Monday, July 02, 2012

The Epic of Bidasari

Easily the most charming poem of Malayan Literature is the Epic of Bidasari. It has all the absorbing fascination of a fairy tale. We are led into the dreamy atmosphere of haunted [a] palace and beauteous plaisance; we glide in the picturesque imaginings of the oriental poet from the charm of all that is languorously seductive in nature into the shadowy realms of the supernatural. (Below is part of Song 1 of 6.)

(Metrical Translation by Chauncey C. Starkweather, A.B., LL.B.)(1901)


Hear now the song I sing about a king
Of Kembajat. A fakir has completed
The story, that a poem he may make.
There was a king, a sultan, and he was
Handsome and wise and perfect in all ways,
Proud scion of a race of mighty kings.
He filled the land with merchants bringing wealth
And travellers. And from that day’s report,
He was a prince most valorous and strong,
Who never vexing obstacles had met.
But ever is the morrow all unknown.
After the Sultan, all accomplished man,
Had married been a year, or little more,
He saw that very soon he’d have an heir.
At this his heart rejoiced, and he was glad
As though a mine of diamonds were his.
Some days the joy continued without clouds.
But soon there came the moment when the prince
Knew sorrow’s blighting force, and had to yield
His country’s capital. A savage bird,
Garouda called, a very frightful bird,
Soared in the air, and ravaged all the land.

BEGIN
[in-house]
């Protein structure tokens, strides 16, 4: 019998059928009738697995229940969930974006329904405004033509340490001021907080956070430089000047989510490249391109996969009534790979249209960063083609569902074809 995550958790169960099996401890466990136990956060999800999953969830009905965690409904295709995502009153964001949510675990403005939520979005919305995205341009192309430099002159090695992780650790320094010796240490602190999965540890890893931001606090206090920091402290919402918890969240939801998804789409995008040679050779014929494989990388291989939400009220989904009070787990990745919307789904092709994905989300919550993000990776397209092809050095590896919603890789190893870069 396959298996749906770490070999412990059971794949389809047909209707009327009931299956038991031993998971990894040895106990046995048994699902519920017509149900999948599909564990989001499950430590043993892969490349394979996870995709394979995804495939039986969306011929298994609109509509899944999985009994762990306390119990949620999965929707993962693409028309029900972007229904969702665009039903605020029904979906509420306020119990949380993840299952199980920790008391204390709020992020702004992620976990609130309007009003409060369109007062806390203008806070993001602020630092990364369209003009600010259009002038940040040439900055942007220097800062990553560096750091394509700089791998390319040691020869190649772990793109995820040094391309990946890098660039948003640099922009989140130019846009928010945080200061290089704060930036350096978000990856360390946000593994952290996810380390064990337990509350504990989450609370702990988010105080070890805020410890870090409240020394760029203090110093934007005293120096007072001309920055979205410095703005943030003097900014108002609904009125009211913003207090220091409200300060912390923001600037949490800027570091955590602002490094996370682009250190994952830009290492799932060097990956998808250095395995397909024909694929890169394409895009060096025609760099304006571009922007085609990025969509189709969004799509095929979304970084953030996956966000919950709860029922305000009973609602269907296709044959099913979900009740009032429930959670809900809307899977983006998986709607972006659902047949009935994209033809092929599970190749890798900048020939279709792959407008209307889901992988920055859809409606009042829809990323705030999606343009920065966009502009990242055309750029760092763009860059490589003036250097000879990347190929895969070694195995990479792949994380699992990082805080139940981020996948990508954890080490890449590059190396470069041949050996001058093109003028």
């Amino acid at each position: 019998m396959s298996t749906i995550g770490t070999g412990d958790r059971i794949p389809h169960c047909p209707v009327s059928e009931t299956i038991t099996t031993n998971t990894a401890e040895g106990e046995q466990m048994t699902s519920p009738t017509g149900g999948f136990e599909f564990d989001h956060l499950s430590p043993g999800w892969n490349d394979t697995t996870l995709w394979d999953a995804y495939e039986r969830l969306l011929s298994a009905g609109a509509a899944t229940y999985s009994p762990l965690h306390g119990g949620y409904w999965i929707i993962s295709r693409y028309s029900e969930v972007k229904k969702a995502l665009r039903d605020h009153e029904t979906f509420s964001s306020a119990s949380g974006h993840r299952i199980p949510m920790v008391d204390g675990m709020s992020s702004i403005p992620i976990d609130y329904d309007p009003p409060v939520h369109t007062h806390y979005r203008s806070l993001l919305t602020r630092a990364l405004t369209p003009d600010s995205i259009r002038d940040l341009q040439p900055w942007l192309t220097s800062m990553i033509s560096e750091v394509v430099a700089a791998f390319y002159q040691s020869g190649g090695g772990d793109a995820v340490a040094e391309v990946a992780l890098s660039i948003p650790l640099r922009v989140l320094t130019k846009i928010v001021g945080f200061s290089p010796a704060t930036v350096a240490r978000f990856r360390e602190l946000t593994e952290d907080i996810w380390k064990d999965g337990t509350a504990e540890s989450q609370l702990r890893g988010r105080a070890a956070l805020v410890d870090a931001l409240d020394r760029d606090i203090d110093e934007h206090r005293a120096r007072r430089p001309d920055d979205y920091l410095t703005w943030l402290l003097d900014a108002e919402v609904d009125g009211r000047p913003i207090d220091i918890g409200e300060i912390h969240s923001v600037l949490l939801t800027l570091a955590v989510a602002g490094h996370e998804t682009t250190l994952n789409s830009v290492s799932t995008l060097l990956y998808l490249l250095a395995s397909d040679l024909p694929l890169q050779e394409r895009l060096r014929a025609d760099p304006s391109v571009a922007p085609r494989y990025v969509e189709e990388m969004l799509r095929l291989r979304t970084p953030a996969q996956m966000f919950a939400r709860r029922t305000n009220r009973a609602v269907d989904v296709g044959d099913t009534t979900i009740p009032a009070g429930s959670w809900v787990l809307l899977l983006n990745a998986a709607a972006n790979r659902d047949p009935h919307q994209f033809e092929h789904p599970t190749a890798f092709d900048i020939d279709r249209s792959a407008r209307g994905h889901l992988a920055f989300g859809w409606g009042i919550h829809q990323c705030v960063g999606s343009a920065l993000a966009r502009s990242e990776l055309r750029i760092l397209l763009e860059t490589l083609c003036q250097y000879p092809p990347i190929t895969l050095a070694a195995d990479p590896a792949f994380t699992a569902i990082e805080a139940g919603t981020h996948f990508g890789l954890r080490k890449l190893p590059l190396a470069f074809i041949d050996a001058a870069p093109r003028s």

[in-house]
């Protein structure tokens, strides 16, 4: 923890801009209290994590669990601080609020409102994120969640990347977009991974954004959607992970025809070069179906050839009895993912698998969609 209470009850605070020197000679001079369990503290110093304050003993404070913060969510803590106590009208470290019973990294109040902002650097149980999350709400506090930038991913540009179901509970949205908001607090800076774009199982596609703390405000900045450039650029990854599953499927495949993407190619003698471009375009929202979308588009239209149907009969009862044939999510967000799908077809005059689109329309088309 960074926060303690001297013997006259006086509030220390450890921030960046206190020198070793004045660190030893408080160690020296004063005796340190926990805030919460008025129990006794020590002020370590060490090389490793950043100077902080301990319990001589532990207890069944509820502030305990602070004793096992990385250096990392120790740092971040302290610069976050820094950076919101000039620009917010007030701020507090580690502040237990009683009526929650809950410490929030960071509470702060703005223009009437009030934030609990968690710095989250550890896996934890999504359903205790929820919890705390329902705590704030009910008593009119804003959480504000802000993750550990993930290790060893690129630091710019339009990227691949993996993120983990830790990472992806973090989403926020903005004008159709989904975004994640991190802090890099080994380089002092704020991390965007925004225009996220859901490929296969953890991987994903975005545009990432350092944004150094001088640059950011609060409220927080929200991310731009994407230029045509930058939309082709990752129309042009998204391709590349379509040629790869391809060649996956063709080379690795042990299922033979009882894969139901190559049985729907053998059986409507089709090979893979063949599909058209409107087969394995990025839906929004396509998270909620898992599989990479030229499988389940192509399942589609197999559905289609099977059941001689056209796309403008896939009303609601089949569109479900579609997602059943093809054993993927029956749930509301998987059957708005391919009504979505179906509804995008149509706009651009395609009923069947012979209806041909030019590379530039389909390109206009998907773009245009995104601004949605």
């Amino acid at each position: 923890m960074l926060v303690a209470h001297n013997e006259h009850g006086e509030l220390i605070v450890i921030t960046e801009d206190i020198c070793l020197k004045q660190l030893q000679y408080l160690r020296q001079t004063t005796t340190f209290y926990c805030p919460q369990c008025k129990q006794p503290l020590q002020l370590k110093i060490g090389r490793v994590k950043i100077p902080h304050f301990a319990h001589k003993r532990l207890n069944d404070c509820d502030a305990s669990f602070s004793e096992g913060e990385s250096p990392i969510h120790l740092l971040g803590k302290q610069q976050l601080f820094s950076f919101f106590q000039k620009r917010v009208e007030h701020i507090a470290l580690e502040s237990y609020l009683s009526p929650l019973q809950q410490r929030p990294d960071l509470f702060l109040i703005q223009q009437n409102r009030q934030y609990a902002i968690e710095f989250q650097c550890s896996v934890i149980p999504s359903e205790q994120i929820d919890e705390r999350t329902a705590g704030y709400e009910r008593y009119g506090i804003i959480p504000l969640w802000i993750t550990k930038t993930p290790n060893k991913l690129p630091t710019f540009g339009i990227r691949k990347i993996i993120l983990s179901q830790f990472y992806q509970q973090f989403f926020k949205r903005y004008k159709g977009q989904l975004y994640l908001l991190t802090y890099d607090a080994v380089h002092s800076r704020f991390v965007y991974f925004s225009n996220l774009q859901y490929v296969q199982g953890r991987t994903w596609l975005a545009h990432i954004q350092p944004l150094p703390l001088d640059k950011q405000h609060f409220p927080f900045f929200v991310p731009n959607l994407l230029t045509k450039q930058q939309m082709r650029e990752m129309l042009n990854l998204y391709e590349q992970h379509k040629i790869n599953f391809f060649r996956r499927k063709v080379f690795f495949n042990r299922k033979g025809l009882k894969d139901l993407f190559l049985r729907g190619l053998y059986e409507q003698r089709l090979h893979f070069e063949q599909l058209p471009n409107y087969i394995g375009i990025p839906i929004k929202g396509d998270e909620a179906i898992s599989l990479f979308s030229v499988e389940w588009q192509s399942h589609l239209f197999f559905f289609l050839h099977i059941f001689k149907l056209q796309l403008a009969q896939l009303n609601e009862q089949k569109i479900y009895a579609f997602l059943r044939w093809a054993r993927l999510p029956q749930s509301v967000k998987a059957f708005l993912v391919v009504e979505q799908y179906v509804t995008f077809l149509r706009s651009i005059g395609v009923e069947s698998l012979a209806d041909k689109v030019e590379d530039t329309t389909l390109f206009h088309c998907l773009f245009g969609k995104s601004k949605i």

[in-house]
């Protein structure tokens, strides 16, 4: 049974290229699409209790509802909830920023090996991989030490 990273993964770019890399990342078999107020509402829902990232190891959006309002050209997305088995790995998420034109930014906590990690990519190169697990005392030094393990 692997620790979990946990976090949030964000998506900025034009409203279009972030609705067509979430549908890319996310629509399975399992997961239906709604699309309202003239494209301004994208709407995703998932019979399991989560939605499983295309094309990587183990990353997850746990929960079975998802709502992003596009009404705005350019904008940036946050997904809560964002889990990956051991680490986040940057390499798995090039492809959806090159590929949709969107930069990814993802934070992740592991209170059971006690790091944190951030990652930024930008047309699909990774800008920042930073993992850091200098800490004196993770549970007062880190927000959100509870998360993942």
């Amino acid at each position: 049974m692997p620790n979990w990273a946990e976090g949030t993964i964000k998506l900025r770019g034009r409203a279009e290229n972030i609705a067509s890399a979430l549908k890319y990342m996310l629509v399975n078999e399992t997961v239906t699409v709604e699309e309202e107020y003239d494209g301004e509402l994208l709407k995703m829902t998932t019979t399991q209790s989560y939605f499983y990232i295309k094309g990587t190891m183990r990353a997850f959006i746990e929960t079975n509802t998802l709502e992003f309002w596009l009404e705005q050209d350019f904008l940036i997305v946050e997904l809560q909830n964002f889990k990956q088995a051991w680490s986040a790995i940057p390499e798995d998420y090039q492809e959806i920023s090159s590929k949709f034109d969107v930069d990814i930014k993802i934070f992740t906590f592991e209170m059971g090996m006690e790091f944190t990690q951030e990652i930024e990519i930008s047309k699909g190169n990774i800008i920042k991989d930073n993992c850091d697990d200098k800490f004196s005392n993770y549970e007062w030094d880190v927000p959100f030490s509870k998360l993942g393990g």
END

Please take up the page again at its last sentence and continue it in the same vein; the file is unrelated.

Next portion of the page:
It flew with wings and talons wide outstretched,
With cries to terrify the stoutest heart.
All people, great and small, were seized with dread,
And all the country feared and was oppressed,
And people ran now this way and now that.
The folk approached the King. He heard the noise
As of a fray, and, angry, asked the guard,
“Whence comes this noise?” As soon as this he said
One of his body-guard replied with awe,
“Illustrious lord, most merciful of kings,
A fell garouda follows us about.”
The King’s face paled when these dread words he heard.
The officers arose and beat their breasts.
The sorrow of the King was greater still
Because the Queen was ill. He took her hand
And started without food or anything.
He trusted all to God, who watches o’er
The safety of the world. The suff’ring Queen
Spoke not a word and walked along in tears.
They went by far campongs and dreary fields
Beneath a burning sun which overwhelmed
Their strength. And so the lovely Queen’s fair face
From palest yellow grew quite black. The prince
Approached the desert with his body torn
By thorns and brambles. All his care and grief
Were doubled when he saw his lovely wife
Who scarce could drag herself along and whom
He had to lead. Most desolate was he,
Turning his mind on the good Queen’s sad lot.
Upon the way he gave up all to her.
Two months they journeyed and one day they came
Unto a campong of a merchant, where
They looked for rest because the Queen was weak.
The path was rugged and the way was hard.
The prince made halt before the palisades,
For God had made him stop and rest awhile.
The Sultan said: “What is this campong here?
I fain would enter, but I do not dare.”
The good Queen wept and said: “O my beloved,
What shall I say? I am so tired and weak
I cannot journey more.” The King was quite
Beside himself and fainted where he sat.
But on they journeyed to the riverside,
Stopping at every step.

(The Epic of Bidasari will be available in the middle of July 2012 at all major bookshops.)